Acetaldehyde in the range of 1 to 5 mM increases the rate and extent of swelling of rat liver mitochondria with either DL-3-hydroxybutyrate or succinate as substrate. Higher concentrations of acetaldehyde first increase the rate of swelling and then completely inhibit swelling. Exposure of mitochondria to 5 mM acetaldehyde does not alter the requirements of swelling for energy and inorganic phosphate. The results demonstrate that acetaldehyde is capable of altering the kinetics of swelling under conditions which prevent the oxidation of acetaldehyde.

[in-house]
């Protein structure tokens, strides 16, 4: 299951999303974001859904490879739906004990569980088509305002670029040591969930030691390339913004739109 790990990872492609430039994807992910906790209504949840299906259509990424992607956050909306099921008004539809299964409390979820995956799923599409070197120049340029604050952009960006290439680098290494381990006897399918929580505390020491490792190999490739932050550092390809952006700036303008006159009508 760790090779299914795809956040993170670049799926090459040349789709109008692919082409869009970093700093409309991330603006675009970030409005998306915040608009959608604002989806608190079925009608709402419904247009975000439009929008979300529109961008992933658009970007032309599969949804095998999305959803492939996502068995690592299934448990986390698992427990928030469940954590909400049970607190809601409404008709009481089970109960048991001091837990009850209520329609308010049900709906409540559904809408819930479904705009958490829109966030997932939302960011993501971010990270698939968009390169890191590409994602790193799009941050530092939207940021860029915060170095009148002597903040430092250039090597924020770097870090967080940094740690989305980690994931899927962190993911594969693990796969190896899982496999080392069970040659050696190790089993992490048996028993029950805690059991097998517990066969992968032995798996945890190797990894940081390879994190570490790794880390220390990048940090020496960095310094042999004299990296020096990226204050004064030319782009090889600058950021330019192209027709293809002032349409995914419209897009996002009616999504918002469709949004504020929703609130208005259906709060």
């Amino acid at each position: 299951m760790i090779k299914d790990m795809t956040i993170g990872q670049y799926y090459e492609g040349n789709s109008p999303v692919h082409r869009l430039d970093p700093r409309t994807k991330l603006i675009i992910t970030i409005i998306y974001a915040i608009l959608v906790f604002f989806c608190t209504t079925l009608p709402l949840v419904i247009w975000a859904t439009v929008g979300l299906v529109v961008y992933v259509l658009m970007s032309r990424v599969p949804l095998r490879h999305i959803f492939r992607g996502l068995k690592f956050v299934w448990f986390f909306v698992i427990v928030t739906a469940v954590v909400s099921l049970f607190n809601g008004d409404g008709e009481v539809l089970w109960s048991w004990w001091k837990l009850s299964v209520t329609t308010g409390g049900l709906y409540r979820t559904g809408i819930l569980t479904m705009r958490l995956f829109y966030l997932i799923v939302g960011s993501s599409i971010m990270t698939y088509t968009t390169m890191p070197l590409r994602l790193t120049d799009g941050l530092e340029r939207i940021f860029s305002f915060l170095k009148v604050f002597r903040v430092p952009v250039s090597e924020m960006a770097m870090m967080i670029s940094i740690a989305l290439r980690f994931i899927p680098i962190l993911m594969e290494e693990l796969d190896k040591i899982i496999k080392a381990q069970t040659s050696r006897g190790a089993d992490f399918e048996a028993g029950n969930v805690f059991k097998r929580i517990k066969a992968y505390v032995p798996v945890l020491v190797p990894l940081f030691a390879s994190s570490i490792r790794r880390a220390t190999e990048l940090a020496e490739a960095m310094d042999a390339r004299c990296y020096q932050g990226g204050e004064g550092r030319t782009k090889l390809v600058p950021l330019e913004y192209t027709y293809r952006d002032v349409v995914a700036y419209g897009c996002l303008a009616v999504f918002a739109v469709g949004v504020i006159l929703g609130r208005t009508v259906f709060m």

|Original language||English (US)|
|Number of pages||7|
|Issue number||6 PART 1|
|State||Published - Mar 15 1972|
ASJC Scopus subject areas
- Biochemistry, Genetics and Molecular Biology(all)
- Pharmacology, Toxicology and Pharmaceutics(all)